• xcrun simctl list devices will list all the simulators installed on your machine
  • grep -E -o -i "([0-9a-f]{8}-([0-9a-f]{4}-){3}[0-9a-f]{12})" will grab the device UUID
  • xargs -L1 xcrun simctl delete will attempt to delete the device for each UUID it found

If you want to see everything it'll execute, you can add echo before xcrun, i.e.

xcrun simctl list devices | grep -E -o -i "([0-9a-f]{8}-([0-9a-f]{4}-){3}[0-9a-f]{12})" | xargs -L1 echo xcrun simctl delete

Some people try to fix it using one way, some the second. Basically, there are 2 issues, which if you check them out & solve both - in 99% it should fix this issue:

  1. Old device simulators located at YOUR_MAC_NAME (e.g. Macintosh) -> Users -> YOUR_USERNAME (daniel) -> Library -> Developer -> Xcode -> iOS Device Support. Leave there, the newest one, as of today this is 13.2.3 (17B111), but in future it'll change. The highest number (here 13.2.3) of the iOS version indicates that it's newer.

  2. After this list your devices in Terminal by running xcrun simctl list devices. Many of them might be unavailable, therefore delete them by running xcrun simctl delete unavailable. It'll free some space as well. To be sure that everything is fine check it again by running xcrun simctl list devices. You should see devices only from the newest version (here 13.2.3) like the screenshot below shows.

enter image description here

As a bonus which is slightly less relevant to this question, but still free's some space. Go to YOUR_MAC_NAME (e.g. Macintosh) -> Users -> YOUR_USERNAME (e.g. daniel) -> Library -> Developer -> Xcode -> Archives. You'll see many archived deployed application, most probably you don't need all of them. Try to delete these ones, which are not being used anymore.

Using these 2 methods and the bonus method I was able to get extra 15 GB of space on my Mac.

PS. Simply deleting simulators from Xcode by going to Xcode -> Window -> Devices and Simulators -> Simulators (or simply CMD + SHIFT + 2 when using keyboard shortcut) and deleting it there won't help. You really need to go for the described steps.

  1. Open Xcode --> Go to Window (from menu bar) --> Devices and Simulators --> Click on Simulator --> Right-click on the simulator that you want to delete --> Click Delete

  2. To delete any unwanted simulators that you installed in the past as an extra Component through Xcode.

  • Open Terminal

  • Type open /Library/Developer/CoreSimulator/Profiles/Runtimes

  • Delete undesired simulators


Another thing you can do is to change the Deployment target to the highest value. This will prevent the Scheme Menu from displaying older versions.

To do this go to: Target->Summary then change the Deployment Target.

  • Maybe things changed since I posted the question, but when I did, you would see the different simulators in the Scheme menu, and it just complicated choosing the right one.
    – David H
    Jun 24, 2013 at 20:51

I tried all answers. None of them worked for me.

What worked for me on Sierra + Xcode 8.2 was going to:

/Library/Developer/CoreSimulator/Devices and deleting all devices.

(Maybe this won't work for you, maybe this is a solution as a standalone, or maybe you have to do this in addition to other answers, but I did all solutions here and so not sure what did the deed). Just be aware that some of the answers here are old and the location of simulator has changed. Snowcrash's answer seems to be most recent.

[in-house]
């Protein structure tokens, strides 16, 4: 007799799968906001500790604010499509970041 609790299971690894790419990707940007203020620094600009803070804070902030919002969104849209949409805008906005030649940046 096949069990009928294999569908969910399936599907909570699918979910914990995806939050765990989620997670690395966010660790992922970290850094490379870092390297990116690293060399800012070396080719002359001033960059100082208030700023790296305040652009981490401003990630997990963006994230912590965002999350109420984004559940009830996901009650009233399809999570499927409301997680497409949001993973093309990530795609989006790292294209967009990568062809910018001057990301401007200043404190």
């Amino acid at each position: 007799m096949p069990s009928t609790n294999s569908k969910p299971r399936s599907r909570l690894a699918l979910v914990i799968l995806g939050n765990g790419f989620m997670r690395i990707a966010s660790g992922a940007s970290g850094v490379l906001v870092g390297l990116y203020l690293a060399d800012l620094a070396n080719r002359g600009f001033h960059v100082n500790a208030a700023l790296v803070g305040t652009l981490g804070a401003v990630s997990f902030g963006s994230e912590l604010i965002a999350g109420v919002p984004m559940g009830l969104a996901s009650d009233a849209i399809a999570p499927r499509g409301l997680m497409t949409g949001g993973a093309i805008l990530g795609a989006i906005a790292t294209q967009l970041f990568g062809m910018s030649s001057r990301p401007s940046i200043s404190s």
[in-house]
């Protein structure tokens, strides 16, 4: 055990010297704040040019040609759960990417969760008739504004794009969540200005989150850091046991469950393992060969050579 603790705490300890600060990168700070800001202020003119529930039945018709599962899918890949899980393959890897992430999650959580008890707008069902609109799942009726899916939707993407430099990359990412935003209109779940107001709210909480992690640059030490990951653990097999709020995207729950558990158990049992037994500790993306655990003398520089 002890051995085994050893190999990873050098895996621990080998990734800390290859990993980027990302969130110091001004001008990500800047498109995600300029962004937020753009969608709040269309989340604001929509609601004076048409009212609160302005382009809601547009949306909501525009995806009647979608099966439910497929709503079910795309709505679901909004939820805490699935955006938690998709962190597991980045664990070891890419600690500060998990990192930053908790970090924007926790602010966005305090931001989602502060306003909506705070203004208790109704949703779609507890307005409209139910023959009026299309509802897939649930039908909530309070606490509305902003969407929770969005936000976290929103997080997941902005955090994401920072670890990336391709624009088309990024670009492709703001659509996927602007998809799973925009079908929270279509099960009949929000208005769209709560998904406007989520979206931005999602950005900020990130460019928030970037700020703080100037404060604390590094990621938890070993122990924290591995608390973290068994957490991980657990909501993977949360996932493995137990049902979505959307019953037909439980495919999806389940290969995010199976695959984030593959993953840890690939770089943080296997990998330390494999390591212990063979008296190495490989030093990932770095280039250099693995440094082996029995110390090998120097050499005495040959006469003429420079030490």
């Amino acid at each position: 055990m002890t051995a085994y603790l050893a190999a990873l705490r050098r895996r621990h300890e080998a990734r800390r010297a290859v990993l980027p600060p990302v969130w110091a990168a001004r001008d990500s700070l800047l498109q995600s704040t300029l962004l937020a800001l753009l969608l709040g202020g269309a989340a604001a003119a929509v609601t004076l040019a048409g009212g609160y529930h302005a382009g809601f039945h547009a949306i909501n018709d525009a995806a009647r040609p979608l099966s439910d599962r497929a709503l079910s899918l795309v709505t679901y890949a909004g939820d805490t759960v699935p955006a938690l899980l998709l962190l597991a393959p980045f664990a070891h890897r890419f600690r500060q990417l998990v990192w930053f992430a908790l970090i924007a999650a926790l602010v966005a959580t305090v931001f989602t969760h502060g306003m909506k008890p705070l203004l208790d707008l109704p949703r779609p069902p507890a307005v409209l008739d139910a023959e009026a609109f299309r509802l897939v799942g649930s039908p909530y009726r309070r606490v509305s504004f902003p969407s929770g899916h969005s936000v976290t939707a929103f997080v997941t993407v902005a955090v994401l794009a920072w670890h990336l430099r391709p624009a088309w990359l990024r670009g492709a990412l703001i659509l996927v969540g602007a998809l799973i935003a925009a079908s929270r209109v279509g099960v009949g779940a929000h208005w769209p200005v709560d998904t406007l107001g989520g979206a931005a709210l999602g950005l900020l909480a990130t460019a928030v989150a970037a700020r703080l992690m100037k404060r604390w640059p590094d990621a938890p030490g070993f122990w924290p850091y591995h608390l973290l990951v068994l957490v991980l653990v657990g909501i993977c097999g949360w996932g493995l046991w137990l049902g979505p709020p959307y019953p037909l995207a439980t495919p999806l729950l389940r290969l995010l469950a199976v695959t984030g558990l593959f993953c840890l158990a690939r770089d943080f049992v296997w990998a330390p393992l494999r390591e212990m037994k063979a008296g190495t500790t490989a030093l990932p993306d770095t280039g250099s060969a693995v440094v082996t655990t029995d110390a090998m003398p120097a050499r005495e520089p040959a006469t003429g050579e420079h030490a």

• Can I assume you shut Xcode down first, did this, then restarted Xcode?
    – David H
    Apr 19, 2017 at 17:52
  • @DavidH sorry I don't remember what I did. I had the issue for 3-4 weeks. Each time it was happening when I was switching between projects/sim-devices...I just tried everything and this seemed to do it for me...again it could something else for you
    – mfaani
    Apr 19, 2017 at 17:55
  • @DavidH did you also try this answer
    – mfaani
    Apr 19, 2017 at 17:57
  • For Xcode 10 and newer the folder is: ~/Library/Developer/CoreSimulator/Devices.
    – blackjacx
    Nov 17, 2018 at 13:46

The problem with these answers is that, with every Xcode update, menus and locations will change.

Just go to /Applications/Xcode.app/Contents/Developer/Platforms and delete what you don't need. Xcode will start fine. If you're at all concerned then you can simply restore from Trash.

  • 2
    I seriously doubt that Xcode downloads simulators you request it its bundle. Surely they go into the users library, no? That said, I have never downloaded an older one since I had my issue with Xcode 4.
    – David H
    Oct 10, 2016 at 12:47
  • For each Platform (iOS, watchOS, AppleTVOS, MacOS) I have 2 folders: I have "iPhoneOS.platform" & "iPhoneSimulator.platform" Which one am I suppose to delete? I checked with colleague, he had exactly both of them but no issue.The reason I'm actually here is because of this issue and someone told me it's because I have 2 simulators/Xcodes, but If I've dont it correct I've deleted my other version of Xcode and also I've deleted the 9.3 runtime...
    – mfaani
    Apr 13, 2017 at 16:20
  • 1
    Please please please do not do this. No one should be messing with content inside the Xcode bundle.
    – russbishop
    Oct 5, 2017 at 5:30

On Mac, check /Library/Developer/Xcode/iOS\ DeviceSupport

iOS DeviceSupport

  • 1
    Current versions of Xcode use a slightly different location: /Library/Developer/CoreSimulator/Profiles
    – Andrew
    Sep 11, 2020 at 0:31

You can use the following snippet to delete unavailable runtimes:

echo "rm -rf $(xcrun simctl list runtimes -j |\
      jq ".runtimes[] | select(.isAvailable|not) | .bundlePath" | xargs)"

to execute, remove echo or add | bash at the end.

If you don't have jq command available, you can get it using brew install jq



Type 'simulator'

open the old beta simulator you no longer need.

right-click on it in the dock, then choose Options>'Show in Finder'

Close the app, then remove it from the folder.